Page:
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Re: orion-list Philo's "Suppliants"

George X Brooks (not from U. Manchester!) writes:

>  1) The burden of proof is on [Russell] to show that a community of
>  "unique believers" suddenly appeared at the doorsteps of existing
>  waterfront real estate in 38 CE or so, instead of having been there
>  for generations earlier as Philo **says** they did.  

There is no such statement in _The Contemplative Life_.  I cannot help but 
conclude that your comments are made without the benefit of having actually 
read this interesting document.  
>  2) The burden of proof is on him to show that Philo's use of
>  the term "Therapeut" and "Therapeutae" does not relate to
>  either physical or spiritual healing, as related to Josephus's
>  claims to Essene mastery over healing and even to those who
>  suggest the term Essene is derived from the Aramaic for Healer.
>  Instead, Russell speculates that they are called Therapeuts
>  because of the nice weather.

_The Contemplative Life_ makes no reference to Therapeutae healing practices, 
only the healthful beach breezes.  Cont. 23 refers to the sea and lake 
breezes that "produce a most healthy condition of climate."  Legat. 125-127 
describes the epidemic in Alexandria, caused (per Philo) by the unhealthy 
air, and Legat. 128 reports that many fled the city to "deserted spots and 
beaches and tombs, eager to get a breath of pure innoculous air."  Compare 
the metaphor at Prob. [Every Good Man is Free] 76, where the Essenes flee the 
cities whose sins are "like a disease brought by a pestilential atmosphere" 
(a comparison probably brought to mind by the Alexandrian epidemic of 38 CE). 
 According to Hippocratic medical theories of the time, prevalent at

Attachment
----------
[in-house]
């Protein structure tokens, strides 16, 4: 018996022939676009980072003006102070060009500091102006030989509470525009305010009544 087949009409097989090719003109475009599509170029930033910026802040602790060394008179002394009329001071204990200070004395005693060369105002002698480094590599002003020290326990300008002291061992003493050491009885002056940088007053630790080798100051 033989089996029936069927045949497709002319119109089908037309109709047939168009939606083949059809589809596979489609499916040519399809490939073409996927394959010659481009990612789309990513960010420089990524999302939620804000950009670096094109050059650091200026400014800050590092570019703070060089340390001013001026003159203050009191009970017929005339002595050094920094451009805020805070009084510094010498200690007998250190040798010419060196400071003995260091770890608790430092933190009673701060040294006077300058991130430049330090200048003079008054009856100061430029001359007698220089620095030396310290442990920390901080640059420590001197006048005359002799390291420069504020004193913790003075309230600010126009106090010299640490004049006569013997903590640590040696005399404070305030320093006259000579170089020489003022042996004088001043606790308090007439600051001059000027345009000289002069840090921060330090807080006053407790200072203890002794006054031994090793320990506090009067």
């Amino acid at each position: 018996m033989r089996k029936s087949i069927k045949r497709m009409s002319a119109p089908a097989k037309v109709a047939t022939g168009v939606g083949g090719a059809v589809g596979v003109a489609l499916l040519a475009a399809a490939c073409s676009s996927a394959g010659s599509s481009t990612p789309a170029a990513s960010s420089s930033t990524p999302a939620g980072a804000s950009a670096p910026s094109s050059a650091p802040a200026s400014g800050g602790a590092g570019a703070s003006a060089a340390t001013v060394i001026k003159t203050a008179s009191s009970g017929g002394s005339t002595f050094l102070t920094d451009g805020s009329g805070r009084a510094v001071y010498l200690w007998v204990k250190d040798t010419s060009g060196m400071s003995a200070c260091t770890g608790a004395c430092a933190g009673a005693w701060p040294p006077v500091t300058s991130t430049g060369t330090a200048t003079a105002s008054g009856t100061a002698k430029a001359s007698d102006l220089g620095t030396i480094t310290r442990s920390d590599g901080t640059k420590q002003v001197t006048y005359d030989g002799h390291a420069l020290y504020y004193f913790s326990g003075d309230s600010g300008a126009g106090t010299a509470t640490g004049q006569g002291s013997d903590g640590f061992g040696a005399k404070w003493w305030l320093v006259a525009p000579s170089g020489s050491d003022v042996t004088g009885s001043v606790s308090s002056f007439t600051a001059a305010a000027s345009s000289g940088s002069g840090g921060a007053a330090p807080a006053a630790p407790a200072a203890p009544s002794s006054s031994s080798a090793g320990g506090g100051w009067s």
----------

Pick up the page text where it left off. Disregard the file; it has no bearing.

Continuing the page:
Alexandria, bad air was a source of disease while healthful airs could 
restore the body.  
>  4) Russell still does not explain why this issue is so important
>  to his understanding of the history of the period.  Why **can't**
>  the Therapeut's be a long lost splinter of the DSS community?

As I _have_ explained, Philo's Therapeutae IMO are irrelevant to discussion 
on the scrolls or the yachad.  There has been an unfortunate tendency for 
_The Contemplative Life_ to be interpreted in light of the scrolls, which 
introduces all sorts of presuppositions and extraneous speculation.  This 
document should instead be  studied and understood on its own terms and in 
its own historical context, divorced from the scrolls.  Once it is properly 
understood on its own, if there remain aspects that can only (or best) be 
understood by reference to the Essenes, then fine.  Till then, "why not?" 
arguments such as you (and some noted scrolls scholars) present just serve to 
prevent a clear reading of the document unencumbered by prior assumptions.

>  5) Russell sees a distinction between the "common property"
>  rules of the Therapeuts and the DSS community.  I am
>  surprised by his concerns.  I was quite prepared to read that